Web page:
identity, with which content integrity and authenticity can be
   achieved by means of IBC algorithms.  The trust of a content is
   seamlessly integrated with the verification of the content's
   integrity and authenticity with its name or prefix, instead of the
   public key certificate of its publisher.  In addition, flexible
   confidentiality protection is enabled between content publishers and
   consumers.  For scalable deployment purpose, they further propose to
   use a hybrid scheme combined with traditional public-key
   infrastructure (PKI) and IBC.  Taking in mind the available
   solutions, in our proposed method, the device sends to the aggregator
   its ICN name, its ID encrypted with its signature key SK_{device} and
   the data encrypted with its own action key AK_{device}, in order to
   guarantee confidentiality and integrity.  The action key AK_{device}
   has been distributed during the device discovery (see Section Device
   discovery).  The aggregator is able to decrypt the data using the
   corresponding action key AK_{device}, stored with the device ID, the
   signature key SK_{device} and the device ICN name obtained during the
   name service (see Section Name service), in particular the aggregator
   uses the device name for identifying the related action key
   AK_{device} (function contentDecryption).  Note that the data are
   encrypted only if it is required by the application domain (i.e.,
   some contexts may not have any security requirements - in this case
   the function contentDecryption is not applied).  As regards the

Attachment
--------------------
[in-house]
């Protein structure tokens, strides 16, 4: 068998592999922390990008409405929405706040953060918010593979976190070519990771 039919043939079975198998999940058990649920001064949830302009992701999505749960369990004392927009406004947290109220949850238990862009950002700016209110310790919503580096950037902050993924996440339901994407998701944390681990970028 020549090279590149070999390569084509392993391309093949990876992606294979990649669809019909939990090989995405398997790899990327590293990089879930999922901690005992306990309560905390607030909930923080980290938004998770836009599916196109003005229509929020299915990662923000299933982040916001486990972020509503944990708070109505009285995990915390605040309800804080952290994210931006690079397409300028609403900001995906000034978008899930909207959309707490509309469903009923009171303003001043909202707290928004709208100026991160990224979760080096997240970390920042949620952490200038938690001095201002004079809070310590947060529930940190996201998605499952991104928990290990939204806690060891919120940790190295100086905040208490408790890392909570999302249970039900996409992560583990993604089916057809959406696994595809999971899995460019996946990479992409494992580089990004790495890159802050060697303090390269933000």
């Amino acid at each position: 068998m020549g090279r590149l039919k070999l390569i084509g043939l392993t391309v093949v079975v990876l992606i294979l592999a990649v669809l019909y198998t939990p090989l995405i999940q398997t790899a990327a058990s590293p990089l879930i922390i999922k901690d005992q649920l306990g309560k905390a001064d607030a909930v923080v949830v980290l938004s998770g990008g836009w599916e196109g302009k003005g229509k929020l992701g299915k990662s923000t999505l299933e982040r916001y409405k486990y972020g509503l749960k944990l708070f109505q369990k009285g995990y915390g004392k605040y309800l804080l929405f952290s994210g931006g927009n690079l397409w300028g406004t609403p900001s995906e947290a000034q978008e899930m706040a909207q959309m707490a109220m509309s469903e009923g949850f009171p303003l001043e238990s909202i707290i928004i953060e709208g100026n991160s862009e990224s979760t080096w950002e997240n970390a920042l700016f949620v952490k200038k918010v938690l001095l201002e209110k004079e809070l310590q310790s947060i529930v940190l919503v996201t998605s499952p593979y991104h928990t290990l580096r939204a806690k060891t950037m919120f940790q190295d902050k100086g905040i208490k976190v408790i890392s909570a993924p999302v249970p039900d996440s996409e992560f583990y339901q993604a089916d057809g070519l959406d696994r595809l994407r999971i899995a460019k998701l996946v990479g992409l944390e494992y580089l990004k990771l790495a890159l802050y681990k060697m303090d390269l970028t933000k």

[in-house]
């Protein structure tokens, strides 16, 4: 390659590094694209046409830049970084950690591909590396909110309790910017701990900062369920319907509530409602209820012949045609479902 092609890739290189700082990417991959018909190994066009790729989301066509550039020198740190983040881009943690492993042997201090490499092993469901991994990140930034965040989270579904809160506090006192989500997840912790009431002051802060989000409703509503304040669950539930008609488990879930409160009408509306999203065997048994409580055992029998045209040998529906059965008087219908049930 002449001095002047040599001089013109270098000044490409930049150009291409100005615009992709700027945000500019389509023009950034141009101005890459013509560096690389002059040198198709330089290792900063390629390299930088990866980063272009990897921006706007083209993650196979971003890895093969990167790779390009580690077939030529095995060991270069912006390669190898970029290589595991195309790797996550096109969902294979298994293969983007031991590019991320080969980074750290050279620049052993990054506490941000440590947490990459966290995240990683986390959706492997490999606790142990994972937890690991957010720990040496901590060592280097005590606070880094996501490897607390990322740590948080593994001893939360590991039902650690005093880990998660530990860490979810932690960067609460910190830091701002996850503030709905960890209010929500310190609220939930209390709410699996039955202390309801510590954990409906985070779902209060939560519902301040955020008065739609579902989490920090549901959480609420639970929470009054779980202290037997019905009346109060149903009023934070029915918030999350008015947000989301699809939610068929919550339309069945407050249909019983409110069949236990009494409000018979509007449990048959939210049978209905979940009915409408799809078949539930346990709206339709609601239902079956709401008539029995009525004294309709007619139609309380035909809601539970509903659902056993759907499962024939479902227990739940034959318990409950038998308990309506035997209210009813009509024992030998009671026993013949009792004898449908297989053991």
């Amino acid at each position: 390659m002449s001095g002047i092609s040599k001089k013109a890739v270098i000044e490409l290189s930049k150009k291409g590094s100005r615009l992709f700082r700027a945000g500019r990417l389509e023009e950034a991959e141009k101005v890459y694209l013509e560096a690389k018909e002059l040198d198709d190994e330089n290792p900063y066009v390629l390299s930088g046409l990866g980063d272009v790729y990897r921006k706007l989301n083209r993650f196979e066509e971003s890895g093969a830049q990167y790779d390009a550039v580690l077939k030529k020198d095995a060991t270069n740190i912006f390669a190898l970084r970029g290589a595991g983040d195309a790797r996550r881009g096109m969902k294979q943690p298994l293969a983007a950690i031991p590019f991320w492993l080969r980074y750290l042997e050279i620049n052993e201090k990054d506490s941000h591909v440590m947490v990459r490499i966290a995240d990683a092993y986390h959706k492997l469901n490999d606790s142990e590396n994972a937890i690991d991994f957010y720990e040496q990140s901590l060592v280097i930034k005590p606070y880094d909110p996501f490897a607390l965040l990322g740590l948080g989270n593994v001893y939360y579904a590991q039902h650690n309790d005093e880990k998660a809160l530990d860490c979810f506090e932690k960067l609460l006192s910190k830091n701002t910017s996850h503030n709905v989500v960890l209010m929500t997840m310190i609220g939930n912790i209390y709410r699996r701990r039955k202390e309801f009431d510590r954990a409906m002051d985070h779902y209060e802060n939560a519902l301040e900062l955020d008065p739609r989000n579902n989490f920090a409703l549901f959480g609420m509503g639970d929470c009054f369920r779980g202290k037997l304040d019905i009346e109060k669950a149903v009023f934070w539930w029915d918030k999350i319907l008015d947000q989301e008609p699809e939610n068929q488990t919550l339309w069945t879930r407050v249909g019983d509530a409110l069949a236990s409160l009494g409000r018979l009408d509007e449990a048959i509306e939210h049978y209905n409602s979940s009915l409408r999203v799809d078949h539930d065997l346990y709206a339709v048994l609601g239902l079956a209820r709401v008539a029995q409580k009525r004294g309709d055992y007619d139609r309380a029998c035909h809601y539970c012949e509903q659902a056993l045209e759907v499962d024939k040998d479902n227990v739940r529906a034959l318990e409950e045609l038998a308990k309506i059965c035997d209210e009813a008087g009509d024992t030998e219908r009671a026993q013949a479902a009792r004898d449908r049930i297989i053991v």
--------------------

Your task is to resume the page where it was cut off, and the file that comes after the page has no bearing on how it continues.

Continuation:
content delivery towards a user who subscribes to a service, the ICN
   IoT server transmits to the user the data encrypted with the user



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   action key AK_{user} in order to guarantee security and privacy, if
   it is a requirement of the application domain.  The user decrypts the
   received data using his/her action key AK_{user}(function
   contentDecryption).  In such a situation, the services are treated as
   multiple-unicast ones, since the aggregator has to use different keys
   for different devices.  In order to address a multicast approach, a
   group signature key system may be adopted, as in MF approach.

4.6.  Security

   This spans across all the middleware functions.  Generally speaking,
   the security objective is to assure that the device that connects to
   the network should be authenticated, the provided services are
   authenticated and the data generated (through sensing or actuating)
   by both devices and services can be authenticated and kept privacy
   (if needed).  To be specific, we consider the approach to secure